Canada’s defence spending has come under the spotlight with Russia’s invasion of Ukraine, but experts say the issue is more complicated than simply meeting the NATO benchmark of 2 percent GDP to solve the issue.
For the experts testifying before the Standing Committee on National Defence on March 21, increasing the budget without a defence review and an articulated strategy will not solve Canada’s military deficiencies.
“It’s not really a question of increasing the defence budget per se,” said professor James Ferguson of the Centre for Defence and Security Studies at the University of Manitoba.
“The question is how much, over what period of time, and particularly dedicated to what acquisitions—independent of operations and maintenance, and independent … to the problems of recruitment. If you want to punch this money into or funnel it into expanding the Canadian Armed Forces, recruitment and retention is a big problem, and you’re probably in a real difficulty.”
Ferguson said that as much as governments want to avoid it, a defence review is needed to address the issue.
With the purpose of the committee meeting being to address threats to Canada and the ability of the Canadian Armed Force (CAF) to meet those threats, Ferguson said in his opening remarks that Canada has a low capability to defend against Russian missiles due in part to an obsolete North American Aerospace Defence Command (NORAD) warning system.
“It’s very clear in my mind that what was committed in 2017, in the absence of any funding commitment to NORAD modernization and North American defence modernization, that that’s the key area you want to go. … Whether that’s the case, I think it’s important that the government makes this clear.”
Defence Minister Anita Anand told the Ottawa Conference on Security and Defence earlier this month that a “robust package” for NORAD modernization would be announced shortly.
The Liberal government has also hinted at increased defence spending since Russia invaded Ukraine on Feb. 24. Canada currently commits 1.39 percent of its GDP to defence spending, well below the NATO target.
But experts testifying before the defence committee said that target is not really relevant.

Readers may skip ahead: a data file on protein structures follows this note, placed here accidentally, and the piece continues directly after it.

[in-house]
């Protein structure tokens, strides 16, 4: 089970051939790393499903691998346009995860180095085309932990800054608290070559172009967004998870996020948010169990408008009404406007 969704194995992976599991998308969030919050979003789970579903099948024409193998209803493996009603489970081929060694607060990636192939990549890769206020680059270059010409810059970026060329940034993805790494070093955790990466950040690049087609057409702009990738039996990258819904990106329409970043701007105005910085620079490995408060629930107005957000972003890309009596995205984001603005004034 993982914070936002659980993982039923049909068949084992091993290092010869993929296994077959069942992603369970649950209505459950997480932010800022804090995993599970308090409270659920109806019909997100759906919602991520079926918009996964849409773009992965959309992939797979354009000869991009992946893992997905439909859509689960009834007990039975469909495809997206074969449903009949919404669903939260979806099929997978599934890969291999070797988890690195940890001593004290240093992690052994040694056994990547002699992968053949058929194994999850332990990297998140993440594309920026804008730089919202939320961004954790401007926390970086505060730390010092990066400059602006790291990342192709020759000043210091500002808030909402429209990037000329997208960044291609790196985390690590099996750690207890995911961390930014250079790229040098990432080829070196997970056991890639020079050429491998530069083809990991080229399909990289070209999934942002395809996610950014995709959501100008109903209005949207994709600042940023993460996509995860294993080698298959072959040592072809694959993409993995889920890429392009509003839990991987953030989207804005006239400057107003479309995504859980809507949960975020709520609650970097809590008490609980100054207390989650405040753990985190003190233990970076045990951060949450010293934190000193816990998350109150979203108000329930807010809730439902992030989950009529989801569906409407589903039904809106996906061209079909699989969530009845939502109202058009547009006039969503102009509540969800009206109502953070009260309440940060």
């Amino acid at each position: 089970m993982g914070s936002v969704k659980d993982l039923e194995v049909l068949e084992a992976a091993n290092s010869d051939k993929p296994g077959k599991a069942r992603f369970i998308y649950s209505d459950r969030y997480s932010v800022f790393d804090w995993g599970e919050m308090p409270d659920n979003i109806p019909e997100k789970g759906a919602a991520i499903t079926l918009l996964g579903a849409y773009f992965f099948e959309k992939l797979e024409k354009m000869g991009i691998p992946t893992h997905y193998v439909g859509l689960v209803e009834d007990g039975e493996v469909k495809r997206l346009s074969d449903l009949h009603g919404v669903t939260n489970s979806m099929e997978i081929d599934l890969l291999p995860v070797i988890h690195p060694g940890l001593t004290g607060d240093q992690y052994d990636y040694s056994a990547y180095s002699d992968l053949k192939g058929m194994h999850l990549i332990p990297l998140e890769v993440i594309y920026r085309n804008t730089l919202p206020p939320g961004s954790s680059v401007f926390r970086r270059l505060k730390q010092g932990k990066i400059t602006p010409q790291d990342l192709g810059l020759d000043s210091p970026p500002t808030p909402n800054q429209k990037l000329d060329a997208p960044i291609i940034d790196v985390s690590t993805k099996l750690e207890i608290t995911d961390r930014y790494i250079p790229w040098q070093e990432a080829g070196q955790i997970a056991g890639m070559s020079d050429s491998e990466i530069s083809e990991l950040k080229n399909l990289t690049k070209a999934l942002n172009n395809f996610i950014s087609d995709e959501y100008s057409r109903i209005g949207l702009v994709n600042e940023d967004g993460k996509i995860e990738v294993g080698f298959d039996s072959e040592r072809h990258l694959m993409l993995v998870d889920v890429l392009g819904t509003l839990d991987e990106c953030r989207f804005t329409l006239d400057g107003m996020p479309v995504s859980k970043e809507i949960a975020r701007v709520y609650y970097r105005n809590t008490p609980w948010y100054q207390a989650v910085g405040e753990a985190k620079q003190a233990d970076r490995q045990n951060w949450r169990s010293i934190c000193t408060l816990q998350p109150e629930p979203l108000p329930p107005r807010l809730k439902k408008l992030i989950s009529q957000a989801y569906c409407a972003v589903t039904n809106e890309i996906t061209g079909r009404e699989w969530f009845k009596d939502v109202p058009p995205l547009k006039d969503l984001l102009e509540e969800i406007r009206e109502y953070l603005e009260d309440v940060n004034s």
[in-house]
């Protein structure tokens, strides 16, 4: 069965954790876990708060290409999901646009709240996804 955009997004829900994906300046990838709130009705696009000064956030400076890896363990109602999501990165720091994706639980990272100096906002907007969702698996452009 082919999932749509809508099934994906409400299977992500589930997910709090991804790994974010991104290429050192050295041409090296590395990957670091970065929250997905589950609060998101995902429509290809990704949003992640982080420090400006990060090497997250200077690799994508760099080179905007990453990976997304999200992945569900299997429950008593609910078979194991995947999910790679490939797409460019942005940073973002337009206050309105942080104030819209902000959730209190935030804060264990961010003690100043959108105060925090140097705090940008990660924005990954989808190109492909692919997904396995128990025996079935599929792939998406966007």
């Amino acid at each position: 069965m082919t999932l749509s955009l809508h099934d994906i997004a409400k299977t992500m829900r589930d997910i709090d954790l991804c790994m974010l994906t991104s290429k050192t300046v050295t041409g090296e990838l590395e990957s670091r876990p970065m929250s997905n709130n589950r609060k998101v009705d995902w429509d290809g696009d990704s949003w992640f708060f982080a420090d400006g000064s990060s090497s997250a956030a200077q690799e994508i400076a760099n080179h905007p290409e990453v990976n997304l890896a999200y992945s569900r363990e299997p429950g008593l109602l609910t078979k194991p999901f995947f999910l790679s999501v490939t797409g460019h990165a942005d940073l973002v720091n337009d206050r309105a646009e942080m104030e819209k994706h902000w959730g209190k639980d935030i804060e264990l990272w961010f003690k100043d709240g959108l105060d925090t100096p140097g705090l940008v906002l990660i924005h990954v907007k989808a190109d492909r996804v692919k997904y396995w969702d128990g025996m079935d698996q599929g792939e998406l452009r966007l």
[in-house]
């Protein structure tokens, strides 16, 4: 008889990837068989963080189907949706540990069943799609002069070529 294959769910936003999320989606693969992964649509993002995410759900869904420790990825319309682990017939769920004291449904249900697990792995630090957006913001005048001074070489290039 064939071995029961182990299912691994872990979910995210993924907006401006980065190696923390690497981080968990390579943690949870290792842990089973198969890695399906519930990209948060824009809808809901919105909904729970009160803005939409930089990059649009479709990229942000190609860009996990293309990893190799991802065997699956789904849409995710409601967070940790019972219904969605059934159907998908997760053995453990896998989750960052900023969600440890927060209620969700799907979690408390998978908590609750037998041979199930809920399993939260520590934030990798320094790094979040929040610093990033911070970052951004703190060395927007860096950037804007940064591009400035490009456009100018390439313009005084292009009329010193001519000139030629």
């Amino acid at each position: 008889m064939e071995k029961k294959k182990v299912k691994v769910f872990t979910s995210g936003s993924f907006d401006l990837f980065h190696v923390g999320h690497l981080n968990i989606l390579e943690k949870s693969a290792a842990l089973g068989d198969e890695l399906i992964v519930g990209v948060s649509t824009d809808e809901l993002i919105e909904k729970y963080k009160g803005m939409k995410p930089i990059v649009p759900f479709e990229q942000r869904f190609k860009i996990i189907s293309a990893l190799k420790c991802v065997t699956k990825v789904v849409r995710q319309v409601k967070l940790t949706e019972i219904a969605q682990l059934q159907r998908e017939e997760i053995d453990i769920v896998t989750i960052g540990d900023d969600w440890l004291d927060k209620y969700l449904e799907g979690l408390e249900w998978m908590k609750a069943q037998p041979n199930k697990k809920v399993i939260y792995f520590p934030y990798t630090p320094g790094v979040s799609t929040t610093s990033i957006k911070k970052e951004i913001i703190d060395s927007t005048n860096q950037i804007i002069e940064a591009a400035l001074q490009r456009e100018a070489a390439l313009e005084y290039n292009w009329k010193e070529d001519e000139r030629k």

“Let’s recognize that the 2 percent increase when it was created by NATO is a political target,” said Robert Huebert, political science professor at the University of Calgary.
“We need to have an ability to go beyond just simply saying, ‘OK, 2 percent, 1.9.’ Those are numbers, they don’t mean anything. But if you have a strategic knowledge within the ongoing ability at the highest levels to understand the types of threats that we’re responding to, and to be able to respond nimbly, that in many ways actually goes further than just setting artificial numbers in terms of what you are doing.”
Anessa Kimball, political science professor at Université Laval, also said that the 2 percent target is “clearly political.”
“[It] does not come from any sort of quantitative analysis. It doesn’t come from any sort of strategic analysis or anything like that,” she said, indicating this assessment is based on extensive research on NATO burden-sharing policy.
“As some of my other colleagues have said, [the 2 percent] doesn’t really say very much about what you’re actually doing.”
Canada’s ability to respond to crises and to support allies came into question recently when Anand said her department had exhausted the weapons it could provide to Ukraine after making some military equipment contributions.
An increased focus on defence was until recently not an objective of the government.
Defence is not mentioned in the speech from the throne in November that highlighted government priorities after the last election.
The closest theme appears in the last segment of the speech with the sentence: “In the face of rising authoritarianism and great power competition, Canada must reinforce international peace and security, the rule of law, democracy, and respect for human rights.”